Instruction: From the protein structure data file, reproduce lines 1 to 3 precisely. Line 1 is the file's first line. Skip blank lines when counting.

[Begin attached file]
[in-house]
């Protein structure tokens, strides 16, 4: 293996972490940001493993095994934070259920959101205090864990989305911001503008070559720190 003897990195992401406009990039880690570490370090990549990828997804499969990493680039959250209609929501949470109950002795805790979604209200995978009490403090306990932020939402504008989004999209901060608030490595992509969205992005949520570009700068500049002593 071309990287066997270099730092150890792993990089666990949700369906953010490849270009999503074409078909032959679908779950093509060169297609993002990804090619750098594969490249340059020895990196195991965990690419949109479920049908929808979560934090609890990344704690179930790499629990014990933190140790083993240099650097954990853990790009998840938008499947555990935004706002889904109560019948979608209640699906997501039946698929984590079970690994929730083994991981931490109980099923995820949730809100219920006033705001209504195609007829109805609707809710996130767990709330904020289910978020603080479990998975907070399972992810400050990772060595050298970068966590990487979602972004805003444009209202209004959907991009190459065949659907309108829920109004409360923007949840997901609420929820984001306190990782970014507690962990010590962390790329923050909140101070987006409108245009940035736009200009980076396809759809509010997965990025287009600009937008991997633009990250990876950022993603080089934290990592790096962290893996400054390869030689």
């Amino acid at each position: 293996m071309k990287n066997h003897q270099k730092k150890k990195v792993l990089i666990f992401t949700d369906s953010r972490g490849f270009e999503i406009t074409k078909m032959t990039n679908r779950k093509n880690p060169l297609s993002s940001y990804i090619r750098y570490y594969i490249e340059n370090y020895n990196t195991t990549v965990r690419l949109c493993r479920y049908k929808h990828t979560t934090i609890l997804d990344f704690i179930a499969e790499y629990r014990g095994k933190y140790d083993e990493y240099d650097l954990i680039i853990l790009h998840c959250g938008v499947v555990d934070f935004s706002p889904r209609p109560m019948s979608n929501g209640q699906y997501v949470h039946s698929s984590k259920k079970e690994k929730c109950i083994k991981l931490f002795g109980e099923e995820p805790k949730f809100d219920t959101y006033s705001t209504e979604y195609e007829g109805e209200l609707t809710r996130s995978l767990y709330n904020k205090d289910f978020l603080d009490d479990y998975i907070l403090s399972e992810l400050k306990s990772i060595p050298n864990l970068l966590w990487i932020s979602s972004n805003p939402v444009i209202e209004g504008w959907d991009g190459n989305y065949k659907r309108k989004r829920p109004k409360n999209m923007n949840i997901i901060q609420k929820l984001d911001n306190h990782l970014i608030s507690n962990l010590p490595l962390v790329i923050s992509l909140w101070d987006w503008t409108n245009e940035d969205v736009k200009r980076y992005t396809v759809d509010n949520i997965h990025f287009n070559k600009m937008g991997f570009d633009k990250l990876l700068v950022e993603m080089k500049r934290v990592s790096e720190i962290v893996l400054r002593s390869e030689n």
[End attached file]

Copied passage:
[in-house]
């Protein structure tokens, strides 16, 4: 293996972490940001493993095994934070259920959101205090864990989305911001503008070559720190 003897990195992401406009990039880690570490370090990549990828997804499969990493680039959250209609929501949470109950002795805790979604209200995978009490403090306990932020939402504008989004999209901060608030490595992509969205992005949520570009700068500049002593 071309990287066997270099730092150890792993990089666990949700369906953010490849270009999503074409078909032959679908779950093509060169297609993002990804090619750098594969490249340059020895990196195991965990690419949109479920049908929808979560934090609890990344704690179930790499629990014990933190140790083993240099650097954990853990790009998840938008499947555990935004706002889904109560019948979608209640699906997501039946698929984590079970690994929730083994991981931490109980099923995820949730809100219920006033705001209504195609007829109805609707809710996130767990709330904020289910978020603080479990998975907070399972992810400050990772060595050298970068966590990487979602972004805003444009209202209004959907991009190459065949659907309108829920109004409360923007949840997901609420929820984001306190990782970014507690962990010590962390790329923050909140101070987006409108245009940035736009200009980076396809759809509010997965990025287009600009937008991997633009990250990876950022993603080089934290990592790096962290893996400054390869030689």
């Amino acid at each position: 293996m071309k990287n066997h003897q270099k730092k150890k990195v792993l990089i666990f992401t949700d369906s953010r972490g490849f270009e999503i406009t074409k078909m032959t990039n679908r779950k093509n880690p060169l297609s993002s940001y990804i090619r750098y570490y594969i490249e340059n370090y020895n990196t195991t990549v965990r690419l949109c493993r479920y049908k929808h990828t979560t934090i609890l997804d990344f704690i179930a499969e790499y629990r014990g095994k933190y140790d083993e990493y240099d650097l954990i680039i853990l790009h998840c959250g938008v499947v555990d934070f935004s706002p889904r209609p109560m019948s979608n929501g209640q699906y997501v949470h039946s698929s984590k259920k079970e690994k929730c109950i083994k991981l931490f002795g109980e099923e995820p805790k949730f809100d219920t959101y006033s705001t209504e979604y195609e007829g109805e209200l609707t809710r996130s995978l767990y709330n904020k205090d289910f978020l603080d009490d479990y998975i907070l403090s399972e992810l400050k306990s990772i060595p050298n864990l970068l966590w990487i932020s979602s972004n805003p939402v444009i209202e209004g504008w959907d991009g190459n989305y065949k659907r309108k989004r829920p109004k409360n999209m923007n949840i997901i901060q609420k929820l984001d911001n306190h990782l970014i608030s507690n962990l010590p490595l962390v790329i923050s992509l909140w101070d987006w503008t409108n245009e940035d969205v736009k200009r980076y992005t396809v759809d509010n949520i997965h990025f287009n070559k600009m937008g991997f570009d633009k990250l990876l700068v950022e993603m080089k500049r934290v990592s790096e720190i962290v893996l400054r002593s390869e030689n």